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6 Incredible Tourist Sites With a Waitlist to Visit

By Rachel Gresh
Read time: 4 minutes

Most travelers are familiar with booking reservations and tours in advance of their trip, but some tourist sites are so popular and exclusive that visits must be booked months, if not years, in advance. Although these special places require careful planning and coordination, they are well worth the effort required to visit. From mystical caves in the jungles of Vietnam to jaw-dropping European churches, here’s how to book a visit to six of the best tourist attractions with a waitlist.

Hang Son Doong – Phong Nha-Ke Bang National Park, Vietnam

Silhouette of person standing at entrance to Hang Sơn Đoòng cave in Vietnam
Credit: kid315/ Shutterstock 

The world’s largest cave is an awe-inspiring wonder tucked deep into the jungles of Vietnam. Hang Son Doong has only seen around 5,000 visitors since the cave first opened in 2013 due to its remote location and challenging terrain, but the trek to get there is part of the adventure. Visiting the cave requires a multi-day guided hike that books up around six to 12 months (or longer) in advance. The massive cavern — over three miles long and up to 650 feet high — is so large that it has its own weather system and clouds, a tropical forest, and an underground river, making visitors feel like they’ve entered another world.

Havasu Falls – Arizona, United States

View of Havasu Falls in Arizona
Credit: Valentina Gatewood/ iStock via Getty Images 

This stunning turquoise waterfall is located in the Grand Canyon region of northern Arizona on the Havasupai Indian Reservation. Havasupai translates to “people of the blue-green waters,” an apt name for a tribe associated with these beautiful, secluded falls. Thousands visit here annually, but this private land requires a permit to access, and purchasing a pass can be a competition during peak season. Day hiking is not allowed (all visits require at least a one-night stay), and all visitors must have a permit for camping. Accessing the falls also requires a rigorous eight-mile hike, but the breathtaking views are a worthy payoff. Pass availability for the season goes live online every February, but be warned — they usually book up several months in advance.

Sagrada Família – Barcelona, Spain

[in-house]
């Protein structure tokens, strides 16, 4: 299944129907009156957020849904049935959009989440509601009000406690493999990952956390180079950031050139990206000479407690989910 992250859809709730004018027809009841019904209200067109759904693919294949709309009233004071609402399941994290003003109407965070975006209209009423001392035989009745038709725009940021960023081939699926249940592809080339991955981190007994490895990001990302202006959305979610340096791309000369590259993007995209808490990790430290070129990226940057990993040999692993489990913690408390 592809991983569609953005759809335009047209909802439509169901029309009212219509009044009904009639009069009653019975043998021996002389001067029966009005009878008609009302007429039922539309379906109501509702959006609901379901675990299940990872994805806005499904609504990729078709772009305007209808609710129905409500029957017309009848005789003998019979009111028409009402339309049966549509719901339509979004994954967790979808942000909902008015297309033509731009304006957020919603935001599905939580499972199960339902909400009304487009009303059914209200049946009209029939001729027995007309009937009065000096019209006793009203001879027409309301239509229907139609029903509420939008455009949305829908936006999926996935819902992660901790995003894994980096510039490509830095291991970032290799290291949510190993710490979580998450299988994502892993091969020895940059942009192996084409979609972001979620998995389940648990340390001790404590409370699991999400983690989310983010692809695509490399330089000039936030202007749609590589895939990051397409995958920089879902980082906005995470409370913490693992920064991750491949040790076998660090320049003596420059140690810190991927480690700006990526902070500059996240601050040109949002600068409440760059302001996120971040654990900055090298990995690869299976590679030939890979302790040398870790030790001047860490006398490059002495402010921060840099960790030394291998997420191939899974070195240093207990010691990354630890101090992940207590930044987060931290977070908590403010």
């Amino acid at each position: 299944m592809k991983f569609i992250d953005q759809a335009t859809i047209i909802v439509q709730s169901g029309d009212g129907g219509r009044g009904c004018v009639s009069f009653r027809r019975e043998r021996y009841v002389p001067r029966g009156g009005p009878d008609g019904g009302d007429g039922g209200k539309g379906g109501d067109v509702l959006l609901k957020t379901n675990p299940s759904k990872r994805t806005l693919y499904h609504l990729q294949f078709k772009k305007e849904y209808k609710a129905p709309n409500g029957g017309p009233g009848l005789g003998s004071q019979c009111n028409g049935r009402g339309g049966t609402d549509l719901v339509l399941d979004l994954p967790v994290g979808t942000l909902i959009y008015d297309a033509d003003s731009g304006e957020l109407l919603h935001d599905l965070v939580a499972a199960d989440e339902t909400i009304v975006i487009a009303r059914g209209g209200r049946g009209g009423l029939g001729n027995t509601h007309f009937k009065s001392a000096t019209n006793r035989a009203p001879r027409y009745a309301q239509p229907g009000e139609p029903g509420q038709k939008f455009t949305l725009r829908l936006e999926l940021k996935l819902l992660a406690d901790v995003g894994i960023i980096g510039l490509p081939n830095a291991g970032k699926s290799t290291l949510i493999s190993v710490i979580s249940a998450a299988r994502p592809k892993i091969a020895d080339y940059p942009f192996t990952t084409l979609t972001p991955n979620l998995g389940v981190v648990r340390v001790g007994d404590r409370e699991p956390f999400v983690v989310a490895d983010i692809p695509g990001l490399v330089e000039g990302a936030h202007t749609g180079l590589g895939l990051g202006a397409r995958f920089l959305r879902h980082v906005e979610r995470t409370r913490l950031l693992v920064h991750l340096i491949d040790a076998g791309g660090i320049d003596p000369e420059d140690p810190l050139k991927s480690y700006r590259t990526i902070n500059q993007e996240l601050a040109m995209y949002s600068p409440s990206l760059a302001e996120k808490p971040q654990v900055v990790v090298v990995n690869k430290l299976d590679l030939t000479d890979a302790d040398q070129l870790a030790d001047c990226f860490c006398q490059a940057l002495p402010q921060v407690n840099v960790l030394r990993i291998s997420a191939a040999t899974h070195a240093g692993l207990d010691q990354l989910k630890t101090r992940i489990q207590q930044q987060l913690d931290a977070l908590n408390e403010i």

Sagrada Família church in Barcelona, Spain, seen across reflective pond
Credit: Vladislav Zolotov/ iStock via Getty Images 

Visitors to Catalonia’s vibrant capital can’t miss its most famous landmark: La Sagrada Família, Antoni Gaudí’s whimsical Roman Catholic church that’s been under construction since 1883. For a truly unique experience, however, visitors can reserve a time slot to climb one of the church’s famous towers for a bird’s-eye-view of Barcelona from 213 feet up. These timed entries book up days to weeks ahead of time in the off-season and even further out during peak tourist season (July through September), but for those lucky enough to get a spot, you can even choose which tower you climb.

Machu Picchu – Urubamba, Peru

Aerial view of Machu Picchu citadel ruins in Andes mountains of Peru
Credit: saiko3p/ iStock via Getty images 

Peru’s most famous monument, the 15th-century Incan citadel of Machu Picchu, is perched on a hilltop overlooking the Urubamba River valley, high in the Andes Mountains. A limit on daily tourists has been enacted to preserve this incredible historic site, with an allotment of 3,040 to 5,600 daily tickets. (In comparison, the Louvre museum in Paris, France, caps its daily admissions to 30,000). Online reservations are recommended because tickets sell out so quickly. Even more exclusive is the Inca Trail, a popular four-day hiking trail to Machu Picchu which only grants 500 permits daily. There are much faster ways to visit the ruins, including by train and bus, but these also require reservations — so plan accordingly.

Leonardo da Vinci’s The Last Supper – Milan, Italy

Image of "The Last Supper" painting in Milan, Italy
Credit: Roberto Serra – Iguana Press via Getty Images Entertainment

One of da Vinci’s masterpieces, The Last Supper is a late 15th-century mural on the wall of the Santa Maria delle Grazie church in downtown Milan. The UNESCO World Heritage Site has a daily limit for visitors, so tickets should be booked far in advance. Because the work of art is a mural, it cannot be protected as easily as a framed painting could be. The conservation team is working hard to preserve it, which means they must limit its exposure. Tickets go on sale in three-month cycles and must be booked online. They typically sell out quickly, and even if you snag a ticket, you are only allowed 15 minutes with the mural before your group is ushered out. Each time slot is limited to 35 people, so around 1,000 people can visit daily.

Galápagos National Park –  Galápagos Islands, Ecuador

Tidal pools and rock formations along the coast of the Galápagos Islands in Ecuador
Credit: Marc Shandro/ Moment via Getty Images 

The plants and animals of the remote Galápagos Islands are so unique that they famously inspired Charles Darwin’s theory of evolution in the early 19th century. Visitors today must plan well in advance to encounter the incredible endemic species living on this volcanic archipelago, including fur seals, marine iguanas, and giant tortoises. The national park comprises 97% of the island country, so most of the country is protected under the park service, and guests must follow all park regulations. All visitors must also pay a $200 entry fee, which goes toward park preservation. Boat tours are a popular way to see the island, but due to conservation efforts, there are passenger limits for every tour. Privately owned boats are only permitted to dock at main ports, so visitors must book with tour companies to see the best sites on the islands.

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